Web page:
Dr Will Slocombe is a Lecturer in American Literature in the University of Liverpool’s Department of English
How do you fit over 37,000 science fiction books and periodicals on the shelves of Special Collections? You gotta Pokémon…
Bad jokes aside, one of the most interesting things about the latest Pokémon game is its use of real-world locations. If you have so far missed this phenomenon, you may have noted a more intent focus on mobile devices as you walked around Liverpool. This is due to the sudden popularity of a game that has people of all ages hunting in real-world locations for imaginary creatures.
Part of the success of Pokémon GO is its blend of the ‘collectible card game’ (CCG) and geocaching. CCGs in digital environments don’t necessarily rely on ‘cards’ as such, but on sets of in-game objects, such as magical swords and spells (one such game, Heroes of Dragon Age, has players ‘collect’ heroes from across the Dragon Age franchise and battle each other). CCGs tend to appeal to ‘completionists’, gamers have to explore all available options and gameplay paths or acquire all the various kinds of object within the game. In Pokémon, the mechanism is simple: ‘You gotta catch ‘em all’. Geocaching is a treasure hunt with mobile technology, with players travelling in the real world to find caches via GPS, and then ‘registering’ their find in the cache. In Pokémon GO, this involves players moving through the real world to find virtual caches, either catching Pokémon or visiting in-game Pokéstops and Gyms placed at specific real-world locations. Augmented reality, the overlaying of reality with digital content, has been around for a few years now: Google Glass is an obvious example, but two literary examples are William Gibson’s Spook Country, in which locative media are ‘virtually’ superimposed over physical sites, and Simon Ings’ Wolves, which mentions a zombie game that utilises ‘real-world’ environments. But Pokémon GO is one of the first augmented reality apps to really catch the public imagination.
Another part of Pokémon GO’s success is probably nostalgia for the earlier Pokémon games and television shows from the late 1990s, appealing to a particular twenty-something age-bracket. Given the feeling that has been hanging over Britain pre- and post-referendum, however, perhaps immersing oneself in something more frivolous than an increasingly uncertain economic and political future is also a contributing factor to its wider popularity.
Whatever the reasons, and however gimmicky it is, Pokémon GO has certainly managed to tap into something. Despite fears over public safety caused by players catching Pokémon ‘without due care and attention’ to their surroundings, and before you bemoan the fact that people are taking it far too seriously, consider that Pokémon GO might turn out to be a good thing in some ways.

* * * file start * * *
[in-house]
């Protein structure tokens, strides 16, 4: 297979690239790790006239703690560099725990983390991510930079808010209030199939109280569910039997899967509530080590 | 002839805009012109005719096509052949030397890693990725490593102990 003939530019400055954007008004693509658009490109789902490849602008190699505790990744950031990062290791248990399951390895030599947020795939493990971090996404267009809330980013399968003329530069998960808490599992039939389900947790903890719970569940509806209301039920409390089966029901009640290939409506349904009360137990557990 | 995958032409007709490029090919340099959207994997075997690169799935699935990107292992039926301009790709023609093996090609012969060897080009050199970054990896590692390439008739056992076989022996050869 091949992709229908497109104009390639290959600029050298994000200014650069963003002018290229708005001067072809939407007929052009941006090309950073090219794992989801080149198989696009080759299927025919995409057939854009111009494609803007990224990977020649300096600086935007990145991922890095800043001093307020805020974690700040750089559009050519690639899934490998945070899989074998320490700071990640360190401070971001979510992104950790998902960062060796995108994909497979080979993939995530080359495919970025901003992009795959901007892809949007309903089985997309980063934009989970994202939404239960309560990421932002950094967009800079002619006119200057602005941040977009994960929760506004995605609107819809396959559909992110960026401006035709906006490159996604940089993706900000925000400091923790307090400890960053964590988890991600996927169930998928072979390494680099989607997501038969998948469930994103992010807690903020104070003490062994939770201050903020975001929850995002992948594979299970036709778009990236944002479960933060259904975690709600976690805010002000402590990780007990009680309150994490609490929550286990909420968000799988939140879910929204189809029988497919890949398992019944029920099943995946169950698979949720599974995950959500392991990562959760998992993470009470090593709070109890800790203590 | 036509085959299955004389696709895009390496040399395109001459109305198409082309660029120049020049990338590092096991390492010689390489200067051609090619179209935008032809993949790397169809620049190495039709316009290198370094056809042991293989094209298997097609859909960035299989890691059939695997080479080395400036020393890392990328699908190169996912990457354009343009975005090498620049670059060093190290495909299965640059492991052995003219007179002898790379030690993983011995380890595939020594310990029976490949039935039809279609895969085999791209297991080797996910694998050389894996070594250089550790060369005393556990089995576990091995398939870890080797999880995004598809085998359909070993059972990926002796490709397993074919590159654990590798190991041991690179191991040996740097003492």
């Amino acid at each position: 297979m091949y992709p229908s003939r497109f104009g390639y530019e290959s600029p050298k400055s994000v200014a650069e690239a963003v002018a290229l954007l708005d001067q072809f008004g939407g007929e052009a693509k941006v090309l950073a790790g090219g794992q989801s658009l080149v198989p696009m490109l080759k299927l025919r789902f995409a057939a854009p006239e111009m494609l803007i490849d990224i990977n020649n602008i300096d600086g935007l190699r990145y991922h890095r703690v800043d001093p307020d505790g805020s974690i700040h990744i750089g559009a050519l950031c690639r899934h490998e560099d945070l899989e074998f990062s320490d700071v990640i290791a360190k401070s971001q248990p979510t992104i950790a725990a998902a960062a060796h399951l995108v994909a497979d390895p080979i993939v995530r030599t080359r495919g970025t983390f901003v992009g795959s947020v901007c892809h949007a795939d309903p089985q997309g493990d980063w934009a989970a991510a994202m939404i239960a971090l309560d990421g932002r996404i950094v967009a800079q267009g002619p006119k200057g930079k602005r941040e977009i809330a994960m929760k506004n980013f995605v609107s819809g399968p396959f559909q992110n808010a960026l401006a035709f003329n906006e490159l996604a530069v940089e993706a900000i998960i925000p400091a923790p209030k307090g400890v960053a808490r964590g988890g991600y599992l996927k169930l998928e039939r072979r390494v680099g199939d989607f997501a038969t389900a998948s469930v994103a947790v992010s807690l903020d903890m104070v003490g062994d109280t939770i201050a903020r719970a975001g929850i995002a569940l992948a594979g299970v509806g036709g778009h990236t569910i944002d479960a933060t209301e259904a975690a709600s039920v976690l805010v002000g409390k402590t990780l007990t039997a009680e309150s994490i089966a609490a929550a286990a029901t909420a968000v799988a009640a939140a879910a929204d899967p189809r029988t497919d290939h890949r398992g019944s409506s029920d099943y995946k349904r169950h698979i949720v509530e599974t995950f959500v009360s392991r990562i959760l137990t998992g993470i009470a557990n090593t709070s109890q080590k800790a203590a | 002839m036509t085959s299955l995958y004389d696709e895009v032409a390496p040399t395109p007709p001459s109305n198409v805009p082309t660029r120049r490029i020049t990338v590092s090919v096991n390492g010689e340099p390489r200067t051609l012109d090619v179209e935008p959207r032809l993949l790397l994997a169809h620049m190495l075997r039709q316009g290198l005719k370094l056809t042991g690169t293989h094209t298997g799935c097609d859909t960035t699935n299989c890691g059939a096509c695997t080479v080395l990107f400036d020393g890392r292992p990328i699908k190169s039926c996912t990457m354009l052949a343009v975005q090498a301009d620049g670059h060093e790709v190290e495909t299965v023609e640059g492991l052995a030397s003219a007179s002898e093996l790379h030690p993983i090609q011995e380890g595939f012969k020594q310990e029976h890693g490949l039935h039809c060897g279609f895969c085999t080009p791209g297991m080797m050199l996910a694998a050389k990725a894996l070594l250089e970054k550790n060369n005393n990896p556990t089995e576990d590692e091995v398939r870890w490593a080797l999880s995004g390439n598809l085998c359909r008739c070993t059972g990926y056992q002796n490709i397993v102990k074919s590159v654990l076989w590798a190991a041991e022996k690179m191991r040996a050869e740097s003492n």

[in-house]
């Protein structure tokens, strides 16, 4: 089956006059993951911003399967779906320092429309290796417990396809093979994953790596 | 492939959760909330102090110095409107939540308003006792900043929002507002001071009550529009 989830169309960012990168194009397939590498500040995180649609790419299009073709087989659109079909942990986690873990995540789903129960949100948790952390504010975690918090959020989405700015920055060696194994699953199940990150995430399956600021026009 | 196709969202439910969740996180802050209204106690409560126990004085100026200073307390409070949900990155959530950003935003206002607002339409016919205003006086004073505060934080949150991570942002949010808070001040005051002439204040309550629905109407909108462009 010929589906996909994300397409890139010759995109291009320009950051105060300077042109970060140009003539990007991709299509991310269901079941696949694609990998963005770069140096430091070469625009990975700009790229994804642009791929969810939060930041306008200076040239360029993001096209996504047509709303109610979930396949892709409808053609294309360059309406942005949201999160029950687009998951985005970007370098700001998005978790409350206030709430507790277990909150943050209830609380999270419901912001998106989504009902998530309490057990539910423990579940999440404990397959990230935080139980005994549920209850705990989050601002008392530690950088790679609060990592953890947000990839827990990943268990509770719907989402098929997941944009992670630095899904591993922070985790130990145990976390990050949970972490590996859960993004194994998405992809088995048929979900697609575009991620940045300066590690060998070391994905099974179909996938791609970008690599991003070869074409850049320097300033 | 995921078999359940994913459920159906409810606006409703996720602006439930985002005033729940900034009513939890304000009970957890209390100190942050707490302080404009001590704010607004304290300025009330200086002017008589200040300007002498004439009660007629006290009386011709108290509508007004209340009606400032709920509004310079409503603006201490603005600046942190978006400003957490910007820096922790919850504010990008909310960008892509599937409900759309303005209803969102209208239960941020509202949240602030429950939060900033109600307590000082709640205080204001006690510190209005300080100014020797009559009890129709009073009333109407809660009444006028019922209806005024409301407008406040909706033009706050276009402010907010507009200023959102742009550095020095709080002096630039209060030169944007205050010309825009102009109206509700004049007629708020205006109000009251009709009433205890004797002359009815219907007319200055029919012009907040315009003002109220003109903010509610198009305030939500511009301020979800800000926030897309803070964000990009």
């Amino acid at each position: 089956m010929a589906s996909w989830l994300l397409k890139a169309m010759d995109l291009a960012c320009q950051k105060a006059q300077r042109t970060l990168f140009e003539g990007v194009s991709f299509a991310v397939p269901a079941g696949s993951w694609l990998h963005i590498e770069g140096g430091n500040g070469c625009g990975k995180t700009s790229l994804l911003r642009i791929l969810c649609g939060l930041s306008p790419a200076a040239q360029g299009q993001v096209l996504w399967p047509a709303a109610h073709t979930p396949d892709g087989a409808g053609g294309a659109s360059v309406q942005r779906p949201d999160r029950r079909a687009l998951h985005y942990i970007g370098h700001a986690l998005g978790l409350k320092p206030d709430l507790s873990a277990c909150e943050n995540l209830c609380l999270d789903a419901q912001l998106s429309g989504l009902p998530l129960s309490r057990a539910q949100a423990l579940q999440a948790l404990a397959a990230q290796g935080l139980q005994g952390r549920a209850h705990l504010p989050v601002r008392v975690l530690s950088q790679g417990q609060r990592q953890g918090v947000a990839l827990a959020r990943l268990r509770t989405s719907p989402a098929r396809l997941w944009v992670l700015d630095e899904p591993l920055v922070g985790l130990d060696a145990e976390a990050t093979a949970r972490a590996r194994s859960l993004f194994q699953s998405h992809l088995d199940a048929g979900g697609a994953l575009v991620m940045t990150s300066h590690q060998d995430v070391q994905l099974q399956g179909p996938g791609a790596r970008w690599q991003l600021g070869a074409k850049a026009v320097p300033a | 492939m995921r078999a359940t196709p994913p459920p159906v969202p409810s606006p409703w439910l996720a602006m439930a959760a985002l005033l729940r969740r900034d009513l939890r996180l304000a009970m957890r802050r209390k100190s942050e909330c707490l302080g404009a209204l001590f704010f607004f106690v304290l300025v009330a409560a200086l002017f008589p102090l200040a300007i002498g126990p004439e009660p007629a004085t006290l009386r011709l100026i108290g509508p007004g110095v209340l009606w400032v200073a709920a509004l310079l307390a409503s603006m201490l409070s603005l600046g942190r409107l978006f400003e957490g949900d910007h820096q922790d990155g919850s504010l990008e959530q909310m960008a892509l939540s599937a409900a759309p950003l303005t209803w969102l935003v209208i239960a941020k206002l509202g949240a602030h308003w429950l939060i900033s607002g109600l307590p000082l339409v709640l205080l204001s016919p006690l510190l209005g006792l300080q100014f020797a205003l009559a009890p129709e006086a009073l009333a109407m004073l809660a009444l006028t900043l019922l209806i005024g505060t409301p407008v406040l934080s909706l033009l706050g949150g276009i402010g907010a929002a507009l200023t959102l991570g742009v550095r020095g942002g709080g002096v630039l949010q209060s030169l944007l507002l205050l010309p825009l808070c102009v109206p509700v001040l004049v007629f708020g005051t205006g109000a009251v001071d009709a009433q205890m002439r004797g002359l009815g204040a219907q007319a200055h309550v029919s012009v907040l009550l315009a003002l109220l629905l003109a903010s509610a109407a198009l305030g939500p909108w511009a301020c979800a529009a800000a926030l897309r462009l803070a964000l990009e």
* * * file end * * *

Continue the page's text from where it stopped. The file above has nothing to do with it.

Games are ubiquitous in contemporary society. Last time you picked up that particular brand of coffee because you got bonus points on your loyalty card—playing a game. Last time your fitbit showed you that big flower for being so active—playing a game. Ever collected ‘frequent flyer’ miles?—playing a game. Gamification, as it is known, is where the mechanisms of incentive, reward, competition, and achievement so evident within games are used outside of game contexts. As such, we already exist in a society in which games have ‘augmented’ our vision of the world, it’s just that we don’t stop to think about it often.
Having some kind of pixelated sprite superimposed over a camera shot doesn’t seem quite so radical in hindsight, but for cultural institutions, Pokémon GO might serve a really useful function of getting people to realise what is in their immediate area via gamification. The interactive map, for example, enables you to see locations of Pokéstops, and just in the environs of the University there are Pokéstops located at various murals and statues, as well as some Institutes and the Harold Cohen and Sydney Jones Libraries. Some Pokéstops are only loosely ‘cultural’, but something is better than nothing, right?
The Sydney Jones Library (SJL), for example, is described as ‘Arts and humanities library, University of Liverpool. Contains famous Science Fiction Collection’.
Although this omits much of what the SJL actually contains, I am also quite pleased to see Science Fiction ‘on the map’. As the MA in Science Fiction Studies is being restructured, and with a new School of the Arts undergraduate pathway in game design studies coming online soon, it seems appropriate that the SJL gets this mention, and will hopefully create an interesting feedback loop as players of the game want to investigate the University more. Arguably, anything that has the potential to engage people with cultural institutions has to have some benefits, if players can look up from the game long enough to see the where they are.
[TIP: If you want 500 bonus education points for having read this article, or want to catch the ultra-rare Stapledonosaurus or Baxtergon, visit the Science Fiction Hub.]